FDP Home Page / FDP Forum / FAQ's

The FDP is made possible by the following companies and individual members like you.
Please use the links below to show them we value their sponsorship.

MOD KITS DIY

Sweetwater

Amplified Parts

Jensen Loudspeakers

Apex Tube Matching

Yellowjackets Tube Converters

WD Music

Antique Electronics Supply


* God bless America and our men and women in uniform *

* Illegitimi non carborundum! *

If you benefit and learn from the FDP and enjoy our site, please help support us and become a Contributing Member or make a Donation today! The FDP counts on YOU to help keep the site going with an annual contribution. It's quick and easy with PayPal. Please do it TODAY!

Chris Greene, Host & Founder

LOST YOUR PASSWORD?

......................................................................

   
FDP Jam
Calendar
Find musicians
in your area!
  Search the Forums  

FDP Forum / Fender Bass Guitars and Bass Amps / play long scale, practice short scale ?

windmill
Contributing Member
**********
********

Australia

older,better
Sep 25th, 2018 09:52 PM   Edit   Profile  

Have a short scale Teisco bass that I play unplugged around the house,in front of the computer, sitting outside and take to my weekly lesson.
But I play a long scale when playing out.
Rarely practice with the long scale unless its a big occasion or there are some new songs to learn.

The actual playing ratio is about 70% short/ 30% long.

Anyone do this ?
or maybe the opposite?

(This message was last edited by windmill at 12:02 AM, Sep 26th, 2018)

Taildragger
Contributing Member
**********
***

USA

an acquired taste some may never acquire
Sep 25th, 2018 10:21 PM   Edit   Profile  

All shorties, all the time, here.

rwb

Canada

The Plankster of Love
Sep 26th, 2018 12:54 AM   Edit   Profile  

I mix them up. I have several Fender long scales, and two short scales, an old Danelectro and a modern Reverend, both 30" scale. The Dano is especially teeny weeny, because the bridge is at the very end of the body, whereas the Reverend is bigger overall. Very different necks, with the Dano being super thing. Fun to play, all of them. Variety is the spice of life!

Rick Knight
Contributing Member
**********
**********
**

St Peters, MO USA

Busy doing something close to nothing
Sep 26th, 2018 07:23 AM   Edit   Profile  

I split the difference and play medium scales.

(This message was last edited by Rick Knight at 09:27 AM, Sep 26th, 2018)

hushnel
Contributing Member
**********
**********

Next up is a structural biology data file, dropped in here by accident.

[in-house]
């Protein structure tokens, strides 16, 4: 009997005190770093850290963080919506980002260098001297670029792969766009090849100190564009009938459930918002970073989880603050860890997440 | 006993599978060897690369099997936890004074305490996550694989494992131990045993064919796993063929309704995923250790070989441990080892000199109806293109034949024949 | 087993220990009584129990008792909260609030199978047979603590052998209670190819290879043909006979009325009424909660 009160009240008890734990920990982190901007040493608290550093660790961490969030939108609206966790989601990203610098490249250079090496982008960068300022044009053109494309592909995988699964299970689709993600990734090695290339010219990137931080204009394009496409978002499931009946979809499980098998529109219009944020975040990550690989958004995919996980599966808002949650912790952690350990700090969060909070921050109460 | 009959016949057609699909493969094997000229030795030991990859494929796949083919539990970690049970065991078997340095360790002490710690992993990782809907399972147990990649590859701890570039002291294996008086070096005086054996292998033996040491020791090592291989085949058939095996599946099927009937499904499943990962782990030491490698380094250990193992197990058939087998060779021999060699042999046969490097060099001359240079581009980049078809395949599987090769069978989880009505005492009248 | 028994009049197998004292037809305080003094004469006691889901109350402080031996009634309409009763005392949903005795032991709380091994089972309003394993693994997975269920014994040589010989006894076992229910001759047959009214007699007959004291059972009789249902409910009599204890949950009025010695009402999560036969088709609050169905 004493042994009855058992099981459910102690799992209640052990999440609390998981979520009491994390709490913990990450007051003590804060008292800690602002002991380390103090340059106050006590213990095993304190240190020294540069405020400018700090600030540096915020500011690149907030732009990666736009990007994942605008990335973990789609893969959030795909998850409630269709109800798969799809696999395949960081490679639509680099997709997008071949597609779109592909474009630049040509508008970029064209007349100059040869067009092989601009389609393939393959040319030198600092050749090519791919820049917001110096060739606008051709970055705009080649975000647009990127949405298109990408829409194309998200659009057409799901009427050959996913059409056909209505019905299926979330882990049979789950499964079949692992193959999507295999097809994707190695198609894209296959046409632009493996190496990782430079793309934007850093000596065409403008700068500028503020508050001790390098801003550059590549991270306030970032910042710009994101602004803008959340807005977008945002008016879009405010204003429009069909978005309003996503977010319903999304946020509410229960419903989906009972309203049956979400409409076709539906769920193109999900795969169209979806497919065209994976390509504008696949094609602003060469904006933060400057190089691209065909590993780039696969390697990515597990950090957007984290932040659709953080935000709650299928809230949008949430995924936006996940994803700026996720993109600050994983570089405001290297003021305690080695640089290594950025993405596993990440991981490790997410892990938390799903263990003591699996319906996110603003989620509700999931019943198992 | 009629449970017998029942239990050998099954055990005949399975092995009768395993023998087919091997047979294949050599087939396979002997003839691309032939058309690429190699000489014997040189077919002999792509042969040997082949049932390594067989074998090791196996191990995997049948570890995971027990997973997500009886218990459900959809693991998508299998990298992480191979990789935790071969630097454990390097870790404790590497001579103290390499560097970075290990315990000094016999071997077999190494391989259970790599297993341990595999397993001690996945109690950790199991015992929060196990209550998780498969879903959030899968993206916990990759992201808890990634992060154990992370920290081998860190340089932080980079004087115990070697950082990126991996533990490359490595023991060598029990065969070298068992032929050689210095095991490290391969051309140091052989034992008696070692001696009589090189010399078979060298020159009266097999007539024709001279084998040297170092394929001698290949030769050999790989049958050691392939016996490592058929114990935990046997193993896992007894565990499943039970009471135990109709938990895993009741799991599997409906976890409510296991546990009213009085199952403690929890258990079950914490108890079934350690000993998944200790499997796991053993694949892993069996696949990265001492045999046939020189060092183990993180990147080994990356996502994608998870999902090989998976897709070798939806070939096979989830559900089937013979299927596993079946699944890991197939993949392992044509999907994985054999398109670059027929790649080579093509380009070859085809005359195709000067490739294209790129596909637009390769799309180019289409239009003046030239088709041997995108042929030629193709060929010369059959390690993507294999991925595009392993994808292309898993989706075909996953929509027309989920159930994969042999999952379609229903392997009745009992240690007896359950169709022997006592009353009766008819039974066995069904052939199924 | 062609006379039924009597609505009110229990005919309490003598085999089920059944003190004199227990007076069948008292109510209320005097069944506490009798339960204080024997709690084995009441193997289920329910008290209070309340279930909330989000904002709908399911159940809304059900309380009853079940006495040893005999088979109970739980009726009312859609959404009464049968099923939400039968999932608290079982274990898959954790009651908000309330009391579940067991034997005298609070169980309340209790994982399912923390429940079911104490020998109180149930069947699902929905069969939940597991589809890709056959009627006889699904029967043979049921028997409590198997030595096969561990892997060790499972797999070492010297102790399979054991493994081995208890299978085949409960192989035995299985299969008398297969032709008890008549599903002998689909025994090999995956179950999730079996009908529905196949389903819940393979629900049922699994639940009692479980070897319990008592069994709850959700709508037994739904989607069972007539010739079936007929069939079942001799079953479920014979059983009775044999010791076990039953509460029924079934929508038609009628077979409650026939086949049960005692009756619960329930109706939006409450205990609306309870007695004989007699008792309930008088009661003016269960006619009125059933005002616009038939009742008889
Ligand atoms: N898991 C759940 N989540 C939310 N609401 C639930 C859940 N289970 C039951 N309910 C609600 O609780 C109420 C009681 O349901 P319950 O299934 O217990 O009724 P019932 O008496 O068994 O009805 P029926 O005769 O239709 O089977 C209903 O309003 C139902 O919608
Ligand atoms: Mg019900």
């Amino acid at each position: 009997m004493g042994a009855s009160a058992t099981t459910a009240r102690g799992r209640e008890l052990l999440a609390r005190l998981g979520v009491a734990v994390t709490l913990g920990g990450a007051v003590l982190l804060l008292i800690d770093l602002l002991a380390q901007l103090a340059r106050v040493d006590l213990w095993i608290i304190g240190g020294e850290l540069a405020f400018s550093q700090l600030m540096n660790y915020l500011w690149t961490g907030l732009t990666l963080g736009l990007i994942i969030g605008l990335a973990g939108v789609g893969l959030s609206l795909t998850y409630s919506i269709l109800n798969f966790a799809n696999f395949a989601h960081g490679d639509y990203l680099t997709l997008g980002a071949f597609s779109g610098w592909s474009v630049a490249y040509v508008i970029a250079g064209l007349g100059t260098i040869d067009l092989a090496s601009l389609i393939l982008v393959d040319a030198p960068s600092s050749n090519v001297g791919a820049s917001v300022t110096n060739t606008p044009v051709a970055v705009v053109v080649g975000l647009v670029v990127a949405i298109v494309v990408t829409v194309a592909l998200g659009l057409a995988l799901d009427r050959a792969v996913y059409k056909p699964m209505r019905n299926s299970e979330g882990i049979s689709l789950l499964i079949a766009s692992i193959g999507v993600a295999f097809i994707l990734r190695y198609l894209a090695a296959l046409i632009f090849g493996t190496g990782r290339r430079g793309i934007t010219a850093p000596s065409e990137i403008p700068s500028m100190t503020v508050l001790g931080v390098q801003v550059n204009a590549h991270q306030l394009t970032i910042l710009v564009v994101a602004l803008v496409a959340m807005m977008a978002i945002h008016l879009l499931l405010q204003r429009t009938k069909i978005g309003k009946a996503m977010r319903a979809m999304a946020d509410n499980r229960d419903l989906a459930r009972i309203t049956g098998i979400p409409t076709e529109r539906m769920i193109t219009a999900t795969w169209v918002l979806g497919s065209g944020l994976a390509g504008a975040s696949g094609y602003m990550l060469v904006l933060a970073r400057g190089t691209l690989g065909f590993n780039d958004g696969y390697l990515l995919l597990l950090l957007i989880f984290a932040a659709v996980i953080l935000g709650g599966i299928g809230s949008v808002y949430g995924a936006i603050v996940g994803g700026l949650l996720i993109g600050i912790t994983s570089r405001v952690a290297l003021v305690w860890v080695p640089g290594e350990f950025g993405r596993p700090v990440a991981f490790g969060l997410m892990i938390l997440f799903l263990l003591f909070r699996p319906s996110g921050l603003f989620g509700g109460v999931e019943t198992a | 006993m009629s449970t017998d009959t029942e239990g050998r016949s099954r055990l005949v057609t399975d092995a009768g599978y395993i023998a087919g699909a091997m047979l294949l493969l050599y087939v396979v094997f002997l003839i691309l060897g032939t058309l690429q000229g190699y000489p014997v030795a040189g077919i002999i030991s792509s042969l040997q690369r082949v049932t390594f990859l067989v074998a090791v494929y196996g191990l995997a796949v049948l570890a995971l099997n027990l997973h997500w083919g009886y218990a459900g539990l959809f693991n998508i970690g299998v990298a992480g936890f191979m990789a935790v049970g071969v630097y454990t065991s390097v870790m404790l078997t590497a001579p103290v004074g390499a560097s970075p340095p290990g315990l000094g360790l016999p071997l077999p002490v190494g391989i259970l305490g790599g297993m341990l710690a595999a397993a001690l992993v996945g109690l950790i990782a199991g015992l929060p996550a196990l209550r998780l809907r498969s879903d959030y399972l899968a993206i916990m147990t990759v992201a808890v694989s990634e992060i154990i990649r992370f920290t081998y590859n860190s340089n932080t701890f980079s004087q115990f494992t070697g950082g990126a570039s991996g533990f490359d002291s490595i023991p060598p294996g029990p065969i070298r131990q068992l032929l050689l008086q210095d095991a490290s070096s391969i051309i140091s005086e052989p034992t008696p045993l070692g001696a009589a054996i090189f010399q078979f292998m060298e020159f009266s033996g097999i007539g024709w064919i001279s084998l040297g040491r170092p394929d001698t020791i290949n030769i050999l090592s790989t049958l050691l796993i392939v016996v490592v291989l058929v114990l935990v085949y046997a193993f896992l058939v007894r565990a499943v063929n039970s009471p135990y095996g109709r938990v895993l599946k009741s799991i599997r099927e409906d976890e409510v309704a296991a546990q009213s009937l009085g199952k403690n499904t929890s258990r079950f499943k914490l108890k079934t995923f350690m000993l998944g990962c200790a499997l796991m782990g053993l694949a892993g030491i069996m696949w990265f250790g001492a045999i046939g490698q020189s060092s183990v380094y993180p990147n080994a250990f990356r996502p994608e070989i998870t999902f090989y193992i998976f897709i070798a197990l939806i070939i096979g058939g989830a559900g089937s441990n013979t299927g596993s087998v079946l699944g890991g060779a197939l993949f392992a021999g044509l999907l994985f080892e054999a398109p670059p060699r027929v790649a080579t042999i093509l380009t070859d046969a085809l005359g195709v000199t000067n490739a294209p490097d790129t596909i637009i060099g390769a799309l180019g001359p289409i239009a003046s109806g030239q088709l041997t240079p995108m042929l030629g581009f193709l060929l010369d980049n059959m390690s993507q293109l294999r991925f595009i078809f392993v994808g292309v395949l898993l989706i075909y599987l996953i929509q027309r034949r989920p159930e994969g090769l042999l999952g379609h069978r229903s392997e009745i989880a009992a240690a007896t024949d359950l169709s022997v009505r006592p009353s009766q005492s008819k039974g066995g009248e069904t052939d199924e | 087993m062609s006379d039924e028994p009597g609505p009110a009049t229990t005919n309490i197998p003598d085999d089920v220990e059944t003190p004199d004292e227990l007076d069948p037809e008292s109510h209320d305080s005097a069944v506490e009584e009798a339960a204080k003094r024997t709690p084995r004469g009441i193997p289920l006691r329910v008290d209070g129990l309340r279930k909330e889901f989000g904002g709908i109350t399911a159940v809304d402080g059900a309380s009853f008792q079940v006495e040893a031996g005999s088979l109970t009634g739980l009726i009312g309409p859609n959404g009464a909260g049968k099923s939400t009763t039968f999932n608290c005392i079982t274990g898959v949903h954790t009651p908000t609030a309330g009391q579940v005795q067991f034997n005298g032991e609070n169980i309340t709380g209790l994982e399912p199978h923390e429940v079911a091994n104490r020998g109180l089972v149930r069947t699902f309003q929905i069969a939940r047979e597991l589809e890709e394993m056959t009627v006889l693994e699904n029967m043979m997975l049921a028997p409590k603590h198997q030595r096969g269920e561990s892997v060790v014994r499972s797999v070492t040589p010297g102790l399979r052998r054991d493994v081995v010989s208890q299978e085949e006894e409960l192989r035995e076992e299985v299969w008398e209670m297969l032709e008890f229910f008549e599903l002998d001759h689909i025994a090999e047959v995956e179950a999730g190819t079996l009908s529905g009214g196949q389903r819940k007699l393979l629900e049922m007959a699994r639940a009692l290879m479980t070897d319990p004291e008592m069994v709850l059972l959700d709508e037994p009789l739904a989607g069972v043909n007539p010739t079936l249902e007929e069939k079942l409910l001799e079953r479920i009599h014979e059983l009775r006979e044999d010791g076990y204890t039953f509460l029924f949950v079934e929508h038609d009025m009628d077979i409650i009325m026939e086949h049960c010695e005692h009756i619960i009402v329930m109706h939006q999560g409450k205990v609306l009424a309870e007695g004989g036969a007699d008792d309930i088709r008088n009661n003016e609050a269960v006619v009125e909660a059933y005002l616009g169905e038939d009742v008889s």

*

North Florida

A Friend of Bill W.
Sep 26th, 2018 10:21 AM   Edit   Profile  

I play them all, the 20" and 30" in the living room in the Lazyboy, the 30" or 32" at rehearsal and the 32" or 34" when working.

I built the 20" so I could take a bass when I rode the Harley, I'll use it at jams and open mic's on occasion. It gives people a measured first opinion of me that I can immediately reverse once they hear me play the stripper cigar box :o)

The 32" Starfire is working it's way to the top, the more I use it, the more I appreciate what it does.

Just in case you question the tackiness of 20 incher

Taildragger
Contributing Member
**********
***

USA

an acquired taste some may never acquire
Sep 26th, 2018 10:24 AM   Edit   Profile  

"Starfire is working it's way to the top, the more I use it, the more I appreciate what it does."

Yep: they totally rock, IMHO.

Peegoo
Contributing Member
**********
**********
**********
*

As old as the sun

with white teeth
Sep 29th, 2018 12:49 AM   Edit   Profile  

That cigar bass uke is a peach!

Taildragger
Contributing Member
**********
***

USA

an acquired taste some may never acquire
Sep 29th, 2018 11:00 AM   Edit   Profile  

"The 32" Starfire is working it's way to the top"

BTW: Not to be nit-picky, but unless you (or a previous owner) have altered it, the Starfire's scale length is 30.75"(short). The reason they require most brand's medium-scale sets is because of the distance between the bridge saddles and the bridge string anchor points, not because they actually have a medium scale length (nut to bridge saddles or nut to 12th fret X 2).

String-through Fender Mustangs also use medium-scale sets for a similar reason: the distance between the bridge saddles and the string ferrules on the back of the body. This differs from the current, "PJ" Mustangs, whose bridges are top-loaders.

hushnel
Contributing Member
**********
**********
*

North Florida

A Friend of Bill W.
Sep 29th, 2018 01:45 PM   Edit   Profile  

I didn't know that, I bought it from a factory/discount center, didn't come with paperwork. I guess I assumed 32" since the nut was further away from me than my 30" basses.

SecondHoneymoon
Contributing Member